Kirkus Reviews
A melding of quasi-military and spy jargon delivers a tongue-in-cheek instruction manual for new big brothers and sisters. None of the racially diverse older siblings depicted reacts with ambivalence or displeasure at their new roles; instead, text and art show how big brothers and sisters in four families adjust with aplomb to the babies who've entered their families. Narrative text introduces each task the siblings must complete on their "missions" to integrate the babies into their respective families and the world at large, while speech balloons indicate how they fulfill their duties. For example, the only named character fulfills task No. 8: "SET UP COMMUNICATIONS SYSTEMS" by telling his little sister, "Say ‘Mason!' Can you say ‘Mason'?" Her speech-balloon response reads, "Dada goo ga goo," and Mason's nearby toy robot declares, "DOES NOT COMPUTE." The humor of each clever scenario drives the book's success and is nicely supported by Lundquist's cartoonish art. It's refreshing to see moms and dads take on varied caretaking roles in the art, but it'd be even nicer to see a family other than Mason's white, mom-dad-and-two-biological-kids family take center stage; here, the depicted characters of color take a back seat and go unnamed. This is a sweet, funny new-baby book that could be even more special with inclusion or centering of adoption, same-sex parenting or true focus on families of color. It's amusing, but it doesn't accomplish the ongoing mission: #weneeddiversefamilybooks. (Picture book. 3-7)
Children's Literature - Carrie Hane Hung
With a new baby arriving soon, there are tasks to involve the older siblings. A robot assigns the mission for the big brothers and/or sisters, Activities involve participating in a discussion with parents about the expected arrival and familiarizing the baby with the people and the surroundings. Illustrations and captions demonstrate the tasks of the mission. The pictures show four families with new babies; however, Mason (the older brother) and his family takes center stage. Mason is the only character identified by his name (in the speech bubbles). At the beginning of the story, Mason receives his assignment. As each task is stated, older brothers or sisters of different families demonstrate or support the jobs; the speech bubbles lend some support to the assignments in the story. The main intention of the story seems to be introducing soon-to-be older brothers and/or sisters to a changing role in the family. Reviewer: Carrie Hane Hung; Ages 3 to 6.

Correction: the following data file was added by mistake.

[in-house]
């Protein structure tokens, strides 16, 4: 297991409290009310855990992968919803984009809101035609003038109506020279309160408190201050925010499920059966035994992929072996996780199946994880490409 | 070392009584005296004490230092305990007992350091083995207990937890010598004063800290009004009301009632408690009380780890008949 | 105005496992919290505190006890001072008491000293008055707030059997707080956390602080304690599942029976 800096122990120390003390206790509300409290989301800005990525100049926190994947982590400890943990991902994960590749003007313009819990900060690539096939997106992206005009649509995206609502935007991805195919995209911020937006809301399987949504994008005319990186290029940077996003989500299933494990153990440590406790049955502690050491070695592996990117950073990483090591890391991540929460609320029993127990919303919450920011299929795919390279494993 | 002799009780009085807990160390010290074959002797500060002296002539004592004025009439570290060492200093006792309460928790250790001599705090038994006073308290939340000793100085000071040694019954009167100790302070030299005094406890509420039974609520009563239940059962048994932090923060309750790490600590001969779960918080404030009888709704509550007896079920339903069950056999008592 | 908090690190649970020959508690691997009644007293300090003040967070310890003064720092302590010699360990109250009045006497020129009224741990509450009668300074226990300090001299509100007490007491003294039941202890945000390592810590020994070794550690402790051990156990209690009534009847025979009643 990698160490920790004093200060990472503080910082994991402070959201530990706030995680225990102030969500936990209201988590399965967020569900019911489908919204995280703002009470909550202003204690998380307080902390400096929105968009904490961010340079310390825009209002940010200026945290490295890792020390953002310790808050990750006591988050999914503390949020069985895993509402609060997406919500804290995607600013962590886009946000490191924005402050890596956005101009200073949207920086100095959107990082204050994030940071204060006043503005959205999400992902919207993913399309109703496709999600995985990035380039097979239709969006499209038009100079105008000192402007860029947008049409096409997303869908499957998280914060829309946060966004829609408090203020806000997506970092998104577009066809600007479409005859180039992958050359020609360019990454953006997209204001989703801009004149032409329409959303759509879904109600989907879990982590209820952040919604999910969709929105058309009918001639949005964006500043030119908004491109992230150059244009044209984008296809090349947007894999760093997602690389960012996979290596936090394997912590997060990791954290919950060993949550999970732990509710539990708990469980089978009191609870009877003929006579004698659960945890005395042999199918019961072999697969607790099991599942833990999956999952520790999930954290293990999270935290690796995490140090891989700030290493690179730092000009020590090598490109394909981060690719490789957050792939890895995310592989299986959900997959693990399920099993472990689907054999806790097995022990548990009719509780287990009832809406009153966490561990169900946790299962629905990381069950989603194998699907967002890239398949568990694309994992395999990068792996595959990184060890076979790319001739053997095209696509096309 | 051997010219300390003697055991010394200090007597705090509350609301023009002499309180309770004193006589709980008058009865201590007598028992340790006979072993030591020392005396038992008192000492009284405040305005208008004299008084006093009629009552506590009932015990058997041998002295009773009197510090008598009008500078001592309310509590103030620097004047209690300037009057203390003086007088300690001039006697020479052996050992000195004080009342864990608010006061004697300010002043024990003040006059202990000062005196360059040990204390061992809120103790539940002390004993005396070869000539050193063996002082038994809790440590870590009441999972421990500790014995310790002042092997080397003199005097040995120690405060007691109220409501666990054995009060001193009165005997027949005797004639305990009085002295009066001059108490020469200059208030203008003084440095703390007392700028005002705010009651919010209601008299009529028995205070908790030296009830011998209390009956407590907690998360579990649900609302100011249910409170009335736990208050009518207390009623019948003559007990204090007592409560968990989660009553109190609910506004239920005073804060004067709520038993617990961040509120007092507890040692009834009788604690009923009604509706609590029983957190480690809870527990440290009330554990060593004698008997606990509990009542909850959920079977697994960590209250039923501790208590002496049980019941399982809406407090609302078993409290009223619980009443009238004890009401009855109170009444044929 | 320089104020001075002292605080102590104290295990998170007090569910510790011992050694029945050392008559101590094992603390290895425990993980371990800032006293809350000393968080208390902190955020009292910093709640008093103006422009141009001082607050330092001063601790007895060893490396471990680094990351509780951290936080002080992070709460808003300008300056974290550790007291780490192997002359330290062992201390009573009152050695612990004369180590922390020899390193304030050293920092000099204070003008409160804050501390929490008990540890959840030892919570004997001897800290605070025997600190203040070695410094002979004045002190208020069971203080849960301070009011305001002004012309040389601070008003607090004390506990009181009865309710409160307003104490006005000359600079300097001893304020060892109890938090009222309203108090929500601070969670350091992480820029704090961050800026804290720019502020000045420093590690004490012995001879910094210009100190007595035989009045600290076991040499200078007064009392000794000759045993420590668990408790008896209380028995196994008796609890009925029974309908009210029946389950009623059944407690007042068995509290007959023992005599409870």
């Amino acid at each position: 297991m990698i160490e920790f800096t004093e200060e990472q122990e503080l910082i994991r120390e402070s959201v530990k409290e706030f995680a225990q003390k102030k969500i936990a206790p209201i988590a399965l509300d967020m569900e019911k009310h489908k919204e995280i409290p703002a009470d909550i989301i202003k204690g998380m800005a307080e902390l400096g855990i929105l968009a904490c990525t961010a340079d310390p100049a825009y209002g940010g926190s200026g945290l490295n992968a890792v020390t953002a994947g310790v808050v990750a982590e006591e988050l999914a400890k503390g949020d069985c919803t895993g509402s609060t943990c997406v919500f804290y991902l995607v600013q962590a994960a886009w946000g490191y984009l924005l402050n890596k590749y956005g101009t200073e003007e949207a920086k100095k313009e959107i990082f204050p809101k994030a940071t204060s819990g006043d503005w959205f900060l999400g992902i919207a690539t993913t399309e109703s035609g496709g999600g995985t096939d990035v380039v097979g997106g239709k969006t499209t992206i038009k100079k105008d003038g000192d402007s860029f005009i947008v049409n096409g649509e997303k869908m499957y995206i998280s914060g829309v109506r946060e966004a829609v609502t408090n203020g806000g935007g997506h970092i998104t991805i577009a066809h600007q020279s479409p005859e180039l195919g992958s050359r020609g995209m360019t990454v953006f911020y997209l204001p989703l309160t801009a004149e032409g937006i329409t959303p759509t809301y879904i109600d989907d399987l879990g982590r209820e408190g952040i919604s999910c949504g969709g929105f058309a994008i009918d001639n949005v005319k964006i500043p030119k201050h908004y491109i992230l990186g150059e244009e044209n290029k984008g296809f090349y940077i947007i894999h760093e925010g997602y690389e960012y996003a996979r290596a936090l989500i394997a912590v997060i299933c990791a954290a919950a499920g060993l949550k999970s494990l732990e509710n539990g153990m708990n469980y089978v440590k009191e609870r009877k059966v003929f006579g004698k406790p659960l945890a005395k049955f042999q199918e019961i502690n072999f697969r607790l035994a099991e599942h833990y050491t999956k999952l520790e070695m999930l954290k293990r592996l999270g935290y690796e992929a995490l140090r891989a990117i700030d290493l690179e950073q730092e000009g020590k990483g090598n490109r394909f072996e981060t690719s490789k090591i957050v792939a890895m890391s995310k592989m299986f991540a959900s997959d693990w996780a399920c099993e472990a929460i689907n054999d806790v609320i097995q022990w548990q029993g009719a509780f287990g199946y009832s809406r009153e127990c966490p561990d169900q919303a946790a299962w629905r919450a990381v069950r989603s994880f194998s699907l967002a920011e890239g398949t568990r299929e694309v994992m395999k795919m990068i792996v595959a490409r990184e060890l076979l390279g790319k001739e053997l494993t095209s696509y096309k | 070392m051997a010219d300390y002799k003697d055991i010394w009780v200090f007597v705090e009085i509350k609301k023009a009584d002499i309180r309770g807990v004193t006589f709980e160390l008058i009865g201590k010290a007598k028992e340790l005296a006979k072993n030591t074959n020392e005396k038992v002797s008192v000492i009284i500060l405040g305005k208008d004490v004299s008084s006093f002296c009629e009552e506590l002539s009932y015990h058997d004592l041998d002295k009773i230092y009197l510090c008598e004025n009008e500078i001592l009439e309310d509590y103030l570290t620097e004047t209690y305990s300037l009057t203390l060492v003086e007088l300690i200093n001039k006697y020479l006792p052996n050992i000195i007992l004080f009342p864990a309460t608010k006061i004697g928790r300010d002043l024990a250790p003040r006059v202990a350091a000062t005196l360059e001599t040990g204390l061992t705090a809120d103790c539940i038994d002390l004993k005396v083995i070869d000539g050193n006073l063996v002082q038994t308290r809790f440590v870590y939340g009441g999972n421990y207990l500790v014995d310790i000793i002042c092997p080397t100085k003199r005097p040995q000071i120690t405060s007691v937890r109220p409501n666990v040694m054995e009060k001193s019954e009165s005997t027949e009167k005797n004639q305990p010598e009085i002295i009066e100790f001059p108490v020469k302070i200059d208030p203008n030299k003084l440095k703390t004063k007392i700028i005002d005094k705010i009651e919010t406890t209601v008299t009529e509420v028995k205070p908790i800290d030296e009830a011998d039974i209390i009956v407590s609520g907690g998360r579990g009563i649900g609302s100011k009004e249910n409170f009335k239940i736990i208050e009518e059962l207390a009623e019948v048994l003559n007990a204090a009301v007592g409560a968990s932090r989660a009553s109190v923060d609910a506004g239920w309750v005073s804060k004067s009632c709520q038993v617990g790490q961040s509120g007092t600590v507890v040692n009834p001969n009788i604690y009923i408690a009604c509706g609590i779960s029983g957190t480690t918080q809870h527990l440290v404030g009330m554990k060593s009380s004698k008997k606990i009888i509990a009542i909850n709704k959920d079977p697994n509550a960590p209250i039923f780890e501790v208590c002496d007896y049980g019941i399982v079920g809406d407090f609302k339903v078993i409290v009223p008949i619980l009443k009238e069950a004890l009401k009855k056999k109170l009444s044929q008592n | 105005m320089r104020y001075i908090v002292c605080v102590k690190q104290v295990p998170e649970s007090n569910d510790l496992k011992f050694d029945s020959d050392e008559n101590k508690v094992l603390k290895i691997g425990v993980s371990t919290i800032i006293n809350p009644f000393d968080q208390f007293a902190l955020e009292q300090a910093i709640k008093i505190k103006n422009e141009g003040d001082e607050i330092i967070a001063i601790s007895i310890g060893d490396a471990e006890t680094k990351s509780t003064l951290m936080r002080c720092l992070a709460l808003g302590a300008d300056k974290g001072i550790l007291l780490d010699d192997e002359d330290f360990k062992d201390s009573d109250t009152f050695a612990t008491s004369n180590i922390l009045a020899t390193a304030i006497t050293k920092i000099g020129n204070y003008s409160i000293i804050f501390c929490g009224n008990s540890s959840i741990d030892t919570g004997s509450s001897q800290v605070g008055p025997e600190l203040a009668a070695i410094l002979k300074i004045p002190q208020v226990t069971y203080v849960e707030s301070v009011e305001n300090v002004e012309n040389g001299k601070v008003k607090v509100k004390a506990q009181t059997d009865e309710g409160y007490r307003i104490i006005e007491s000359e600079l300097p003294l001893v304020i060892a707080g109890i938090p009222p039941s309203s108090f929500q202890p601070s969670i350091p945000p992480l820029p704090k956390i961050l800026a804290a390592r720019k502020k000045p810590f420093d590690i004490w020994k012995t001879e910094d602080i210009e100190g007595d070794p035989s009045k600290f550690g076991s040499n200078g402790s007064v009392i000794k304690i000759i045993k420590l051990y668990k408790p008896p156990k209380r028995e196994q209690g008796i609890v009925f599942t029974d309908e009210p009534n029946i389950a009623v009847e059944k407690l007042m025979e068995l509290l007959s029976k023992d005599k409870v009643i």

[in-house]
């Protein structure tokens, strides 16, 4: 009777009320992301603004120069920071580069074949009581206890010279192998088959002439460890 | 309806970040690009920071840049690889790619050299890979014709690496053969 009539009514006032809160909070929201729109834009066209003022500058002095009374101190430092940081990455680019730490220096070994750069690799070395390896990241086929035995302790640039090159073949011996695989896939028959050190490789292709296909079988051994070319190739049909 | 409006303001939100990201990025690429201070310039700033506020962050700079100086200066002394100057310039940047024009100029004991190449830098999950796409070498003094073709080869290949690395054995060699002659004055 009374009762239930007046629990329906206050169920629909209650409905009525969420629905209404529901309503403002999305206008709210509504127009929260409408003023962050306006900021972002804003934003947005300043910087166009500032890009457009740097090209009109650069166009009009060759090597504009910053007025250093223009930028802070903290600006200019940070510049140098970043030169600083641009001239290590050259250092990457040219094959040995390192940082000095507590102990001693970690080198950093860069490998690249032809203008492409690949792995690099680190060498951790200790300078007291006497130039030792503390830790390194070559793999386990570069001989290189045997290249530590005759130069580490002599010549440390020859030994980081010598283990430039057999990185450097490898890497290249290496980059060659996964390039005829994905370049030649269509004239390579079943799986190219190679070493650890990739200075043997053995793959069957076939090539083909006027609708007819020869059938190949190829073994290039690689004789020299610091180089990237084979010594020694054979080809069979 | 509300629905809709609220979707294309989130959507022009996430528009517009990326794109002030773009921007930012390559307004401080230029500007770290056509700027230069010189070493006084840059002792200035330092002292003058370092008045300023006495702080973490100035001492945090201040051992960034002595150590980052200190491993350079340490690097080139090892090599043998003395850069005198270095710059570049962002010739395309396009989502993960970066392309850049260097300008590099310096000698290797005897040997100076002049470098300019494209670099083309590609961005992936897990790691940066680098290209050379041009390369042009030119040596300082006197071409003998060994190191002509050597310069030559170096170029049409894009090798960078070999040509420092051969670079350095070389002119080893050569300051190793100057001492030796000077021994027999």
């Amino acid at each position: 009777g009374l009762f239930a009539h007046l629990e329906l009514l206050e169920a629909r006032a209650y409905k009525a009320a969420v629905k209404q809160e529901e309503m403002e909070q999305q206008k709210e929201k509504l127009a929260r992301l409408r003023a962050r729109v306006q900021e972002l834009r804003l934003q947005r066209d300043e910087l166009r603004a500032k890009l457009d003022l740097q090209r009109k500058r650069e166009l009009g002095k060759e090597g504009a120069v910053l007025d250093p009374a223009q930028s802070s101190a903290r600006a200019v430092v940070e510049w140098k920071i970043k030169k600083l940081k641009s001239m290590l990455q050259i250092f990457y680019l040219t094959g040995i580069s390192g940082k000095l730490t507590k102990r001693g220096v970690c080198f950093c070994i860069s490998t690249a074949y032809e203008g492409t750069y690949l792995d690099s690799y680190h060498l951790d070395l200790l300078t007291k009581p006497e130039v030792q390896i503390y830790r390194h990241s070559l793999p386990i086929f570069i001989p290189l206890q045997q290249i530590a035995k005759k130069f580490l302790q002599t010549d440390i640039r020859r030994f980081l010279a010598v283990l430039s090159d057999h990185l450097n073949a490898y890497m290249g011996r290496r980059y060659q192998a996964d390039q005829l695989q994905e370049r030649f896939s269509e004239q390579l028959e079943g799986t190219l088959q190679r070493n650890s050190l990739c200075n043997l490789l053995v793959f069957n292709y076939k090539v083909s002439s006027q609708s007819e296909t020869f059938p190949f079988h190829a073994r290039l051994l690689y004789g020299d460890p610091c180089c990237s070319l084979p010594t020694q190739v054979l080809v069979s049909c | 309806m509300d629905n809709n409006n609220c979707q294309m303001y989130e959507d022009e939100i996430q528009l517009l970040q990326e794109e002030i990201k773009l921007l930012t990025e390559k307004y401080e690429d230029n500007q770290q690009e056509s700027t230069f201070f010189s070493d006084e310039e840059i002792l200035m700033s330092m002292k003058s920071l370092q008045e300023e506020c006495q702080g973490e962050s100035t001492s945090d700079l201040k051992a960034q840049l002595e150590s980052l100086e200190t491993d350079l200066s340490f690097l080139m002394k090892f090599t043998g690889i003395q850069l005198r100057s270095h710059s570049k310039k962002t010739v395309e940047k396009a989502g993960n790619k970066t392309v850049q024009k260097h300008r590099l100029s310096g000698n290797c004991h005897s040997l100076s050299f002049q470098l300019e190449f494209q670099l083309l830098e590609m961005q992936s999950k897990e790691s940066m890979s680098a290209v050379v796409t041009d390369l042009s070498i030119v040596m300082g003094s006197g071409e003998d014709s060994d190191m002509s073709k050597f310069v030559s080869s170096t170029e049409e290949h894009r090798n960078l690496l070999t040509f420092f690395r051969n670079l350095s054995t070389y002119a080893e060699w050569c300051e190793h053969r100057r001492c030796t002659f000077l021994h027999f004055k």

Product Details

Random House Children's Books
Publication date:
Sales rank:
Product dimensions:
8.70(w) x 11.20(h) x 0.40(d)
AD110L (what's this?)
Age Range:
3 - 7 Years

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Meet the Author

SUSAN HOOD has written hundreds of children’s books, including picture books, board books, interactive books, nonfiction, and beginning readers. She lives with her family in Connecticut and enjoys spending the summer sailing with her husband along the coast of Maine.

MARY LUNDQUIST graduated from the Massachusetts College of Art and Design in Boston and then moved to England for three years. She and her husband now live by the Pacific Ocean and visit the beach at least once a week.